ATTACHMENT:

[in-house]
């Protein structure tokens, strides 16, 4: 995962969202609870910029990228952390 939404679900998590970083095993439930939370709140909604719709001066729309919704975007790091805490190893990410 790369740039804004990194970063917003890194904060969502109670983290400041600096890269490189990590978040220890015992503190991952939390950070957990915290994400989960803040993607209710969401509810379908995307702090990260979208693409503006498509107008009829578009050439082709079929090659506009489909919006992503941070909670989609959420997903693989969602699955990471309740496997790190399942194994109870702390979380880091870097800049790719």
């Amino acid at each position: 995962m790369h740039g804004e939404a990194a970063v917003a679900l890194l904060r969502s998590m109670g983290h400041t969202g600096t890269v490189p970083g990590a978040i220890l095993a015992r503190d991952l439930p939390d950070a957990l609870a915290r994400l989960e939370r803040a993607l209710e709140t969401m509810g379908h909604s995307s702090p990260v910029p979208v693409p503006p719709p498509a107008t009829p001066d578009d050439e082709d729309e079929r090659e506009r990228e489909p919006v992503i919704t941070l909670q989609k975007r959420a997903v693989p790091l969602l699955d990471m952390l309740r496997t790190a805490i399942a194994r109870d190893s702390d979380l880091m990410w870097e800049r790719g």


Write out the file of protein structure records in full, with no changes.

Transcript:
[in-house]
């Protein structure tokens, strides 16, 4: 995962969202609870910029990228952390 939404679900998590970083095993439930939370709140909604719709001066729309919704975007790091805490190893990410 790369740039804004990194970063917003890194904060969502109670983290400041600096890269490189990590978040220890015992503190991952939390950070957990915290994400989960803040993607209710969401509810379908995307702090990260979208693409503006498509107008009829578009050439082709079929090659506009489909919006992503941070909670989609959420997903693989969602699955990471309740496997790190399942194994109870702390979380880091870097800049790719």
């Amino acid at each position: 995962m790369h740039g804004e939404a990194a970063v917003a679900l890194l904060r969502s998590m109670g983290h400041t969202g600096t890269v490189p970083g990590a978040i220890l095993a015992r503190d991952l439930p939390d950070a957990l609870a915290r994400l989960e939370r803040a993607l209710e709140t969401m509810g379908h909604s995307s702090p990260v910029p979208v693409p503006p719709p498509a107008t009829p001066d578009d050439e082709d729309e079929r090659e506009r990228e489909p919006v992503i919704t941070l909670q989609k975007r959420a997903v693989p790091l969602l699955d990471m952390l309740r496997t790190a805490i399942a194994r109870d190893s702390d979380l880091m990410w870097e800049r790719g």